Britain's Home Office has announced that people from Northern Ireland will be treated as EU citizens within the UK for immigration purposes. The change comes on the back of a lengthy legal challenge taken by County Derry native Emma Desouza and her US-born husband Jake. Their case started as a “simple” request for a residency permit for Jake, but grew into something which interrogated the meaning of identity, citizenship, and the Good Friday Agreement all the while taking place under the shadow of Brexit’s negative implications for Northern Ireland.
In the midst of this storm were thousands of families, Northern Irish people and their foreign partners, trying to find a way to live together.
But the changes mean people can now use a free and relatively straightforward residency application for their partners, and say goodbye to the anxiety of the costly and stringent rules of the UK immigration system altogether.
For Julia Andrade Rocha, a Brazilian-American living in Belfast with her Northern Irish partner Dave, the news has come as a huge relief after years of uncertainty.
“Every time I feel like I'm in a secure financial situation, my visa [renewal] comes round,” Julia told me. “Any money that we could have used towards paying for the deposit of a house, anything like that, it just gets completely eaten up.”
Spousal visas (including solicitor fees and other associated costs) typically cost several thousand pounds, and only last for two and a half years.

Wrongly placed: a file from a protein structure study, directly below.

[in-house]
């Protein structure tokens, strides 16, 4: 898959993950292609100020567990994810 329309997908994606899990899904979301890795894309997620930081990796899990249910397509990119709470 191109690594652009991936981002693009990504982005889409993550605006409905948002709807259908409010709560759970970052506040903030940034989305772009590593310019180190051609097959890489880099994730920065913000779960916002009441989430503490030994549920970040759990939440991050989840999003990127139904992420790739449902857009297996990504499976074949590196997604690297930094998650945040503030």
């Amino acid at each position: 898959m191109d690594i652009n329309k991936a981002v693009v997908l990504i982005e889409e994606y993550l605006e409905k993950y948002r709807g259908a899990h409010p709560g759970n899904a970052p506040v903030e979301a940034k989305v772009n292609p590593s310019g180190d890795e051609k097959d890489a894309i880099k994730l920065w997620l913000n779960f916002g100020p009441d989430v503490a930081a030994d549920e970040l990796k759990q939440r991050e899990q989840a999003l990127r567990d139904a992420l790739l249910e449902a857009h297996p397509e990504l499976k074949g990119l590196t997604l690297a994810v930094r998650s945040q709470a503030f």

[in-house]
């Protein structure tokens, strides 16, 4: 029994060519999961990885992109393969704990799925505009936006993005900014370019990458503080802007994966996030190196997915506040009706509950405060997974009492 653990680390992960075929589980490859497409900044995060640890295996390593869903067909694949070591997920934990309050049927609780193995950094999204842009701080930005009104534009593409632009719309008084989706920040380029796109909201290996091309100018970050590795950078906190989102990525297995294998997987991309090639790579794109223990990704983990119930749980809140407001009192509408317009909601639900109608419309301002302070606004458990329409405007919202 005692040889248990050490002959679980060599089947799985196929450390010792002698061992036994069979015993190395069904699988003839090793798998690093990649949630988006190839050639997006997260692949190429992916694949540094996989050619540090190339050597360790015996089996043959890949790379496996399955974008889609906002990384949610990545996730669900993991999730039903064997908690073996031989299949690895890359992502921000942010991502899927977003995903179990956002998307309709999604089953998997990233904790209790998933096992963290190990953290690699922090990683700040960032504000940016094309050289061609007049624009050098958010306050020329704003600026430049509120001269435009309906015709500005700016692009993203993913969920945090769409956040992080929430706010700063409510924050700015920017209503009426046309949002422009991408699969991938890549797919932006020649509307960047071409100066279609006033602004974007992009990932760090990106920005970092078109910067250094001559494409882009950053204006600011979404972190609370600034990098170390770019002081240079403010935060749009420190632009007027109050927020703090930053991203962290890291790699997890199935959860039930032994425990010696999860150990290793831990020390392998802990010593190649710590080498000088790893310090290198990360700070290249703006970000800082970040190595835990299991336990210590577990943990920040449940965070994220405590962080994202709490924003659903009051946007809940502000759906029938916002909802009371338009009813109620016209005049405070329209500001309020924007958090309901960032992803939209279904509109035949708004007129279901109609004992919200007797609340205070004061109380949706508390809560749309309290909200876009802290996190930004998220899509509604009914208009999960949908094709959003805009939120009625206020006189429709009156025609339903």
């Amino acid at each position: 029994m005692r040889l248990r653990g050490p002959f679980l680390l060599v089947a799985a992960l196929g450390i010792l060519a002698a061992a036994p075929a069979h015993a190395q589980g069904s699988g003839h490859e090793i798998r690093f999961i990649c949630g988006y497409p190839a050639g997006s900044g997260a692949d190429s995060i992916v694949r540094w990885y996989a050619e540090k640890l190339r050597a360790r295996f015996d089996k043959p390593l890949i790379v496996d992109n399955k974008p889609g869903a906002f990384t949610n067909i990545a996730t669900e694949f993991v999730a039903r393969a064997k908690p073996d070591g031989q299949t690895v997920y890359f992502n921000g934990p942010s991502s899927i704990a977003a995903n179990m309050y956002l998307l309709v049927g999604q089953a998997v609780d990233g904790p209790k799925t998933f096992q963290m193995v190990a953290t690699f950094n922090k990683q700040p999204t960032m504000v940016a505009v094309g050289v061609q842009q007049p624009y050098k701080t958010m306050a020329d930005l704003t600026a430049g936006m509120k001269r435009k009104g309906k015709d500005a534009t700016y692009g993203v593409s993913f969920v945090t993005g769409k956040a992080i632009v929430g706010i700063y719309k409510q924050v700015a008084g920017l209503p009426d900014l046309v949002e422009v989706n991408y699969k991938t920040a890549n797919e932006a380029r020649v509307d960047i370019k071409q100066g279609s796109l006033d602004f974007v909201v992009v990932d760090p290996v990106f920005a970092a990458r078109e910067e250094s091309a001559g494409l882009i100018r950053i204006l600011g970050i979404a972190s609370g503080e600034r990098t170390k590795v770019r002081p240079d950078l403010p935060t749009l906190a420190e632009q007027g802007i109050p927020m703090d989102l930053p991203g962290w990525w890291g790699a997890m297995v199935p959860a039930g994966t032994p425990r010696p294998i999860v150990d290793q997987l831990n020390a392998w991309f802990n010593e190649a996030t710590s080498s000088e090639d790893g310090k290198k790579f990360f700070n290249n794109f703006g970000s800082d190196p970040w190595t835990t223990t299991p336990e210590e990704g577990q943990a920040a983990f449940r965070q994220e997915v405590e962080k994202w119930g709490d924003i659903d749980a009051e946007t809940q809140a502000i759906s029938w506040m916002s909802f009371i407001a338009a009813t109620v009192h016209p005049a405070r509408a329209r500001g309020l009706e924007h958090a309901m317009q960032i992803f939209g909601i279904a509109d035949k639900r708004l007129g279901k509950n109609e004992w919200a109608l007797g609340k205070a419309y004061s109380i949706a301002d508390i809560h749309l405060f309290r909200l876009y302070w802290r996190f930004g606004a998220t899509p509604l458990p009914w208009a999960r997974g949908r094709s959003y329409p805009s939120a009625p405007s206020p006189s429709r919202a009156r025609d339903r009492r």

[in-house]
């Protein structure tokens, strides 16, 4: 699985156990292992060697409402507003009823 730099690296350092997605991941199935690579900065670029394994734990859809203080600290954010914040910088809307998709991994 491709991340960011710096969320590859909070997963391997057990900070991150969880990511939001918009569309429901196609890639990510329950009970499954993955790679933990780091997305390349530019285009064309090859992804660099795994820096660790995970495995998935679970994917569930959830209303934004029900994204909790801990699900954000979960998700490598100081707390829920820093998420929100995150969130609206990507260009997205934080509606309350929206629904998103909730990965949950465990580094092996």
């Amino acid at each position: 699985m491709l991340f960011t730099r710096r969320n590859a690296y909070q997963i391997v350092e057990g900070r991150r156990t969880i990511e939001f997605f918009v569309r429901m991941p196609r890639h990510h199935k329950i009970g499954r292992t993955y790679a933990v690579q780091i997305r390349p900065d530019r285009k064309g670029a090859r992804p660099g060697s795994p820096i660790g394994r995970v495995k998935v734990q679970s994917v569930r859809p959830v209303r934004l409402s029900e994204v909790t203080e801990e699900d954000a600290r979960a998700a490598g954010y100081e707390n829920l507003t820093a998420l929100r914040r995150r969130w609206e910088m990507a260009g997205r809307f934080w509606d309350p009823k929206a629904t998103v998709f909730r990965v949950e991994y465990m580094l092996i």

“Unless it's part of your reality – people probably don't realise how big of an impact that is, to have that kind of uncertainty.”
While for couples like Julia and Dave this change has brought good news, they are keenly aware of all the other families in the UK who are still left out. “It’s a cause of celebration for people in Northern Ireland,” Julia said. “But for people in England, or Scotland or Wales, it's still a very unfair system. To tell families that you have to meet a certain income, you have to work a certain type of job, it almost is like putting a price on family, which is I think really shameful.”
Introduced by then-Home Secretary Theresa May in 2012 as part of her drive to reduce immigration, the “minimum income threshold” means that a UK citizen had to make at least £18,600 a year (more if they have children) if they want to sponsor their partner to live here. Because 40 percent of British nationals working full-time or part-time don’t earn enough to meet this threshold, tens of thousands of families have been separated as a result.
The rules have a disproportionate effect on people in Northern Ireland: While only 27 percent of people in London can’t meet that income salary, in NI it is almost 50 percent.
Because people in Northern Ireland are also entitled to Irish citizenship, one way to circumvent this problem is to renounce their British citizenship. Such a move has legal implications, but just as important are considerations of identity. For many people here Britishness forms, or forms part of, their identity and renouncing it was not an option. Others, like Emma Desouza, identify only as Irish – and thus feel they shouldn’t be asked to renounce a citizenship they never had.